Photos by Oscar Lin.
A fun fact about myself: I love vulvas. I’m the sort of girl that will draw vulvas in the sand to review anatomy with friends and family. I have a vulva wallet and a vulva necklace. I love everything about them, from politics to art.
My love of vulvas stems from my background in Women’s Studies. I’m not a freak, just your local heterosexual sex-positive Muslim feminist preaching the gospel of the clitoris.
Needless to say, I was sitting in the audience for the Saturday showing of “The Vagina Monologues,” chocolate vulva-pop in hand, in support of my home team: the Center for Women’s and Gender Studies.
“If your vagina got dressed, what would it wear? If your vagina could speak, what would it say?”
“If your vagina got dressed, what would it wear? If your vagina could speak, what would it say?” wrote Eve Ensler, the American playwright and activist.
I knew the answer because it was the third year I’d seen the play: panda pajamas and my vulva would ask directions to the nearest bookstore or library.
Many sexy sounds filled the auditorium that night — moans, groans, laughter — but the sexiest sound of all was the sound of women comfortable in their own skin.
The play centered around women’s relationships with their vaginas. Many important topics were addressed such as body image issues, sexual assault, sexual health, sexual politics, the stigma around women’s sexuality and society’s expectations of our vaginas.
According to Zakiya Becca, a junior communication arts and women’s studies major, not all Panthers welcomed the play.
“While tabling in [Graham Center], a couple girls complained about vagina props. They said they were degrading women and giving the wrong ideas to predators and men,” the actress said. “They attacked us three times until we complained to GC.”
However, the whole play is about giving women a voice about their experiences.
“One cast member, she was wearing the vagina costume, addressed them and said that the play was directed for victims, that she was a survivor of sexual assault and a psychology student and she saw nothing wrong with it,” said Becca.
“I didn’t pick it, but I got Bob. It’s actually funny because it’s actually like my life, like my boyfriend,” she said. “It’s about a woman who obviously knows about feminism, but still doesn’t love herself. Loving your body is very important, but she doesn’t do that until she finds this weirdo who helps her.”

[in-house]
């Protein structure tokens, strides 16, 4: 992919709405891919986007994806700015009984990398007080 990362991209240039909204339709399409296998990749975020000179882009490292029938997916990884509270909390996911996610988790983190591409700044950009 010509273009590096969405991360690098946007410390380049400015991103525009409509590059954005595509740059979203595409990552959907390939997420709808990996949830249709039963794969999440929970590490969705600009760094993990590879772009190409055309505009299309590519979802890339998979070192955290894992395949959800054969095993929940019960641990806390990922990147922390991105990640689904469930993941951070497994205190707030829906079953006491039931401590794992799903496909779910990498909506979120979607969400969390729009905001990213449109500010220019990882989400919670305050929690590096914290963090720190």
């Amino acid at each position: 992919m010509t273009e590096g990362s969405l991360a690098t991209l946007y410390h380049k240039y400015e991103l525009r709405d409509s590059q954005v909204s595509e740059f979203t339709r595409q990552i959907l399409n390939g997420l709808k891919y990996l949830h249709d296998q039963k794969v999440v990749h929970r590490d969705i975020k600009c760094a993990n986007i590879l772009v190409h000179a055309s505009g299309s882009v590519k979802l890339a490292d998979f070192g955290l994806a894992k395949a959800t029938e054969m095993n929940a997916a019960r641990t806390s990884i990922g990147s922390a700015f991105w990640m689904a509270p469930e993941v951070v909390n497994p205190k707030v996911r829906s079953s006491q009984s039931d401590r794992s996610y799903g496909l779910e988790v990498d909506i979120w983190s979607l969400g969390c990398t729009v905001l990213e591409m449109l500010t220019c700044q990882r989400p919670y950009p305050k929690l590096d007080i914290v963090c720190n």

Aradanas also commented on the negative feedback the play was getting.
“One lady said we shouldn’t perform the monologues, but this is a reality — stuff that happens. One in three women are sexually assaulted. If we tell people, educate them, it will eventually improve,” she said.
Guadalupe Juarez, an executive director of the play, said she’d like the University to take empowerment from the night.
“It goes back to body image and lack of self-confidence. If we lack that, it’s harder to be empowered,” said Juarez. “It gives women a voice. It shows them to speak your mind and be comfortable with who you are.”
Looking around the room that night, I saw different levels of comfort. Some women, like myself, were at peace with the material and laughed comfortably. Others ducked their heads in embarrassment.
Juanita Olivo, the sophomore theatre major that performed “The woman who loved to make vaginas happy,” showed the utmost confidence as she showcased different styles of pleasure moans.
I asked her if she had wanted that part specifically because I knew the sort of guts it took to perform this role. This monologue was about a lawyer turned sex worker detailing why she only worked with women and how she loved to give women pleasure. At the end, the piece requires the actress to showcase a long list of different types of moans.
“It was actually the furthest part from my mind. I wanted to be one of the group of women or perhaps ‘Because he liked to look at it,’” Olivo said.
Olivo acknowledged the difficulty of the part and said, “if in some small way I can help someone overcome small prejudices, I have to give part of me so they can also feel empowered.”
Marco Ramirez, an alumnus that attended the event, was surprised to hear people were against the monologues.
“Everybody puts penises on everything, but not vaginas. We’re generally limited to Georgia O’Keefe,” he said. “I understand if people don’t want to see it, but it’s good to talk about it. The whole point is we don’t talk about vaginas.”